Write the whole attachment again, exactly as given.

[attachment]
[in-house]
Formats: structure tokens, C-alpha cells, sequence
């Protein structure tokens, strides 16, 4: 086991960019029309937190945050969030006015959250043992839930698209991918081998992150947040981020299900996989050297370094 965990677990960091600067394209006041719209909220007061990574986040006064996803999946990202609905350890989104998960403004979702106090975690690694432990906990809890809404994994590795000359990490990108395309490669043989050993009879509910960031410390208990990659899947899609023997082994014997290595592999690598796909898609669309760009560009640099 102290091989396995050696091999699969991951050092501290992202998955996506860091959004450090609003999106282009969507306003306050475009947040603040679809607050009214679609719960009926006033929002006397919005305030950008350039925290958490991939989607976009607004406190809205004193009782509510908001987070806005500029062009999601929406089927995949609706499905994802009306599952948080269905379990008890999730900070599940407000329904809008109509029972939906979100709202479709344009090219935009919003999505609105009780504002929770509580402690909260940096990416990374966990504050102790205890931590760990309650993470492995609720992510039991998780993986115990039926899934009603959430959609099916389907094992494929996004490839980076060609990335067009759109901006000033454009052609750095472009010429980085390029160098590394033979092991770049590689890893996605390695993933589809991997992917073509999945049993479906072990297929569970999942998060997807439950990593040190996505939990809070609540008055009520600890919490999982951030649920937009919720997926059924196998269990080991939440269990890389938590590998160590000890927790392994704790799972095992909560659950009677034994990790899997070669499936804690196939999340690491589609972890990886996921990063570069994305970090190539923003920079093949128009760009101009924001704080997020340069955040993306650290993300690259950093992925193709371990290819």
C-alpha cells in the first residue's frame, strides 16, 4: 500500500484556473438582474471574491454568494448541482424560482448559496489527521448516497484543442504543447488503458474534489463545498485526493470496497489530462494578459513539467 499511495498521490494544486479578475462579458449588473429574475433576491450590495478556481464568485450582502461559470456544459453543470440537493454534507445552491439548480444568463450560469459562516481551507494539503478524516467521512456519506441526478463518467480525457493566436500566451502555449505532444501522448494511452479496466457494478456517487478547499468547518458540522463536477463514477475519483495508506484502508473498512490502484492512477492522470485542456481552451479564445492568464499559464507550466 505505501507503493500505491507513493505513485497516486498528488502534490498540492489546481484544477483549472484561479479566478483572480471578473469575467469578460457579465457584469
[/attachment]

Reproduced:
[in-house]
Formats: structure tokens, C-alpha cells, sequence
């Protein structure tokens, strides 16, 4: 086991960019029309937190945050969030006015959250043992839930698209991918081998992150947040981020299900996989050297370094 965990677990960091600067394209006041719209909220007061990574986040006064996803999946990202609905350890989104998960403004979702106090975690690694432990906990809890809404994994590795000359990490990108395309490669043989050993009879509910960031410390208990990659899947899609023997082994014997290595592999690598796909898609669309760009560009640099 102290091989396995050696091999699969991951050092501290992202998955996506860091959004450090609003999106282009969507306003306050475009947040603040679809607050009214679609719960009926006033929002006397919005305030950008350039925290958490991939989607976009607004406190809205004193009782509510908001987070806005500029062009999601929406089927995949609706499905994802009306599952948080269905379990008890999730900070599940407000329904809008109509029972939906979100709202479709344009090219935009919003999505609105009780504002929770509580402690909260940096990416990374966990504050102790205890931590760990309650993470492995609720992510039991998780993986115990039926899934009603959430959609099916389907094992494929996004490839980076060609990335067009759109901006000033454009052609750095472009010429980085390029160098590394033979092991770049590689890893996605390695993933589809991997992917073509999945049993479906072990297929569970999942998060997807439950990593040190996505939990809070609540008055009520600890919490999982951030649920937009919720997926059924196998269990080991939440269990890389938590590998160590000890927790392994704790799972095992909560659950009677034994990790899997070669499936804690196939999340690491589609972890990886996921990063570069994305970090190539923003920079093949128009760009101009924001704080997020340069955040993306650290993300690259950093992925193709371990290819």
C-alpha cells in the first residue's frame, strides 16, 4: 500500500484556473438582474471574491454568494448541482424560482448559496489527521448516497484543442504543447488503458474534489463545498485526493470496497489530462494578459513539467 499511495498521490494544486479578475462579458449588473429574475433576491450590495478556481464568485450582502461559470456544459453543470440537493454534507445552491439548480444568463450560469459562516481551507494539503478524516467521512456519506441526478463518467480525457493566436500566451502555449505532444501522448494511452479496466457494478456517487478547499468547518458540522463536477463514477475519483495508506484502508473498512490502484492512477492522470485542456481552451479564445492568464499559464507550466 505505501507503493500505491507513493505513485497516486498528488502534490498540492489546481484544477483549472484561479479566478483572480471578473469575467469578460457579465457584469